Connell Warrior
02-14-2016, 02:49 PM
I have just got my initial Y Full results they are saying I am R-FGC14124

Vertor
02-16-2016, 06:21 PM
I have just got my initial Y Full results they are saying I am R-FGC14124

Which leaves me still isolated on R-FGC14126* I was hoping for some company after the holiday sale on the Big-Y test.

Connell Warrior
02-17-2016, 07:26 PM
Sorry Vertor, I couldn't help it!

Connell Warrior
03-09-2016, 12:39 PM
Hello Mike,
We certainly have a date now on Y Full for yourself and me after more of my results came through. Its saying that we are in a new subclade now R-M428. Its giving an age of 680 years, rounded to 700 but then states 950 years based on our samples, this is about right for just before surnames started. I showed my wife your profile photo on FT DNA and she thought we had a similar shaped face and hairline after all those years!
This is starting to get interesting!
Paul

Hi Dick,

I've downloaded my BAM file from FTDNA and I'll upload to YFull shortly.

I am very interested to see if there is a reasonable estimate for TMRCA. I would love to know at what point in history DF17 entered into Ireland.

-Mike Durkin

qallezan65
06-13-2021, 06:36 PM
Which leaves me still isolated on R-FGC14126* I was hoping for some company after the holiday sale on the Big-Y test.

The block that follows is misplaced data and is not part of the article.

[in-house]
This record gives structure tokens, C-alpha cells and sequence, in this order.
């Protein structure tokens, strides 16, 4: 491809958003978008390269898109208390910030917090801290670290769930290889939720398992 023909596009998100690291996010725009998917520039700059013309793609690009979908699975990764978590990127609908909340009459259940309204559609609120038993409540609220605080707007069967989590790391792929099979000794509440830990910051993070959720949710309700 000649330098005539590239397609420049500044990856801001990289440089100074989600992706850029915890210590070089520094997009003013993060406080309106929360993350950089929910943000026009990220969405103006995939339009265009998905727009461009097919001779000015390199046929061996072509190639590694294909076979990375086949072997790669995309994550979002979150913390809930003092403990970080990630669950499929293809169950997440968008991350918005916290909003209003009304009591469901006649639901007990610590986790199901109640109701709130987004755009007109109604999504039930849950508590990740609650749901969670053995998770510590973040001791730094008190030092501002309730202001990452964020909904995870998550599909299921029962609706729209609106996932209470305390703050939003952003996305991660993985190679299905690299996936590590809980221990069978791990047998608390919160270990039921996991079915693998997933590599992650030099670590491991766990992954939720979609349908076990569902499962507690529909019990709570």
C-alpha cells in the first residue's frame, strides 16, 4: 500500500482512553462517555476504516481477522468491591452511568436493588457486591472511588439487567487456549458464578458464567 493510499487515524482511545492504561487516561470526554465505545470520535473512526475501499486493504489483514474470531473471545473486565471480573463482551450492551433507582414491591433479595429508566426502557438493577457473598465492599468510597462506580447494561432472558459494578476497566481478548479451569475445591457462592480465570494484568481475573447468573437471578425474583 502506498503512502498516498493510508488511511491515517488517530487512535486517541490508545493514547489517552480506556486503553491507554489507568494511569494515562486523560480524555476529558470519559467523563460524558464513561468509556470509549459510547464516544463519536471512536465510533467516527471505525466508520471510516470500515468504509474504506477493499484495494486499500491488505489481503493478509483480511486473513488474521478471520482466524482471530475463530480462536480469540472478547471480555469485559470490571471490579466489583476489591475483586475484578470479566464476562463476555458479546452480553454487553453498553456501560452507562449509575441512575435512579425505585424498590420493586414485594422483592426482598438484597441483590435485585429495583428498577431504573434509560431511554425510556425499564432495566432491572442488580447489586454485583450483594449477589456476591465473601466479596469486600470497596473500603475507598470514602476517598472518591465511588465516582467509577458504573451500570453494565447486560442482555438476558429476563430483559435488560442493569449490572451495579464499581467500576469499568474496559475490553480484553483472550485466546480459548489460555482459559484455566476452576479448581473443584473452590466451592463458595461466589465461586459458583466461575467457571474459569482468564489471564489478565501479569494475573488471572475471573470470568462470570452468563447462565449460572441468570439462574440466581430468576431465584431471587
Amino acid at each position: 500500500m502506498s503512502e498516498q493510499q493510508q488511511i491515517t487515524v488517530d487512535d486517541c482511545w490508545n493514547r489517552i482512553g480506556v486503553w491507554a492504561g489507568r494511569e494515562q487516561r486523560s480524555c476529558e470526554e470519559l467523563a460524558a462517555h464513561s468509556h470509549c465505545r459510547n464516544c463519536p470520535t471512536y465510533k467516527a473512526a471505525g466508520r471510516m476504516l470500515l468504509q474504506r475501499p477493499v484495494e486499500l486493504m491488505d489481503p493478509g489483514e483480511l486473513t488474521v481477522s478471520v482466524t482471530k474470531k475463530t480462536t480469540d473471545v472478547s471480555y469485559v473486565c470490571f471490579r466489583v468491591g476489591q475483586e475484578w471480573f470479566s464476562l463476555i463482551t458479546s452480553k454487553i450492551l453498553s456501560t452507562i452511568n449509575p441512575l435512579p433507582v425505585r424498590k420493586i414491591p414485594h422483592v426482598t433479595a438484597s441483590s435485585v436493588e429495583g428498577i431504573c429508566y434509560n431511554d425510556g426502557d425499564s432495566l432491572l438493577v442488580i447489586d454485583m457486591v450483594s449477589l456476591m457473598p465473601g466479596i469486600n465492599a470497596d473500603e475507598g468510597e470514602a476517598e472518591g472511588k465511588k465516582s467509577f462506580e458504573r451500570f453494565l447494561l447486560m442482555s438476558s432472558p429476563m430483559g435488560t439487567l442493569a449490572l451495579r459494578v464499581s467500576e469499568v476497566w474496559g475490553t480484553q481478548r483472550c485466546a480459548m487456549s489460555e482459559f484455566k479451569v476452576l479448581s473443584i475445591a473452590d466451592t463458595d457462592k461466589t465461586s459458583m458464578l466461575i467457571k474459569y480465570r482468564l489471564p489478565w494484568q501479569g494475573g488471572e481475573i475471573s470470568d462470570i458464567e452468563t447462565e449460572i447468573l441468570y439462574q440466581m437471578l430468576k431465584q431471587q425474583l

I know this thread is kind of old, but a few months ago my father got his Big Y results and we fall under R-FGC14126. If you look at YFull, we now form our own subclade (R-Y48060). My father’s from Cuba, but his great-grandfather was from Galicia, Spain. I imagine that our connection is ancient, but I find it interesting that my father ended up in a subclade which mostly has samples from the UK.

Dubhthach
06-16-2021, 11:35 AM
I know this thread is kind of old, but a few months ago my father got his Big Y results and we fall under R-FGC14126. If you look at YFull, we now form our own subclade (R-Y48060). My father’s from Cuba, but his great-grandfather was from Galicia, Spain. I imagine that our connection is ancient, but I find it interesting that my father ended up in a subclade which mostly has samples from the UK.

Sail directly north from Galicia and you hit Ireland. Leaving that aside 2000 years ago the local languages on both ends were close relatives of each other.

qallezan65
06-16-2021, 03:53 PM
Sail directly north from Galicia and you hit Ireland. Leaving that aside 2000 years ago the local languages on both ends were close relatives of each other.

That's true. I've also read about Celtic Briton settlements in northwestern Spain after the Anglo-Saxons arrived in Britain, although those migrations occurred around 1500 years after my male line diverged from Vertor's.

alejandromb92
06-16-2021, 04:00 PM
That's true. I've also read about Celtic Briton settlements in northwestern Spain after the Anglo-Saxons arrived in Britain, although those migrations occurred around 1500 years after my male line diverged from Vertor's.

Indeed, but i think most of them were L21 and not DF27.